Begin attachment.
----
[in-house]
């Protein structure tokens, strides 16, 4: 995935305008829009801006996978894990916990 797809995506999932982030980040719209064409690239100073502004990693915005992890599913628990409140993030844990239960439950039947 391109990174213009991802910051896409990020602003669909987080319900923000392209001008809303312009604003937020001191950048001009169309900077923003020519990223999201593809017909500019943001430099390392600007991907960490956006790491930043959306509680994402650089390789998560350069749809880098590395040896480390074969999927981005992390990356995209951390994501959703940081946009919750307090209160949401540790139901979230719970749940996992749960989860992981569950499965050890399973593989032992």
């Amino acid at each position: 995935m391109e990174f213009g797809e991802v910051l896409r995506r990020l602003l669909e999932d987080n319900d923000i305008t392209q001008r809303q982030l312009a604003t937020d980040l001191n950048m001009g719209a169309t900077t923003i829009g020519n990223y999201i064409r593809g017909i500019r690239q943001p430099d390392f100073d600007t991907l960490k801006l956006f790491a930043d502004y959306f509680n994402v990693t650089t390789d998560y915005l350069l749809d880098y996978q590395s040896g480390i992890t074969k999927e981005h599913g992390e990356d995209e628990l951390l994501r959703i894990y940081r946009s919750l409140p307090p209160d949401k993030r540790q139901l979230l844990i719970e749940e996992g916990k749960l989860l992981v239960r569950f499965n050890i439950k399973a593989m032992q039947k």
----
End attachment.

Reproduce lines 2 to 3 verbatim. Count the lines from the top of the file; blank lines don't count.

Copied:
């Protein structure tokens, strides 16, 4: 995935305008829009801006996978894990916990 797809995506999932982030980040719209064409690239100073502004990693915005992890599913628990409140993030844990239960439950039947 391109990174213009991802910051896409990020602003669909987080319900923000392209001008809303312009604003937020001191950048001009169309900077923003020519990223999201593809017909500019943001430099390392600007991907960490956006790491930043959306509680994402650089390789998560350069749809880098590395040896480390074969999927981005992390990356995209951390994501959703940081946009919750307090209160949401540790139901979230719970749940996992749960989860992981569950499965050890399973593989032992």
């Amino acid at each position: 995935m391109e990174f213009g797809e991802v910051l896409r995506r990020l602003l669909e999932d987080n319900d923000i305008t392209q001008r809303q982030l312009a604003t937020d980040l001191n950048m001009g719209a169309t900077t923003i829009g020519n990223y999201i064409r593809g017909i500019r690239q943001p430099d390392f100073d600007t991907l960490k801006l956006f790491a930043d502004y959306f509680n994402v990693t650089t390789d998560y915005l350069l749809d880098y996978q590395s040896g480390i992890t074969k999927e981005h599913g992390e990356d995209e628990l951390l994501r959703i894990y940081r946009s919750l409140p307090p209160d949401k993030r540790q139901l979230l844990i719970e749940e996992g916990k749960l989860l992981v239960r569950f499965n050890i439950k399973a593989m032992q039947k």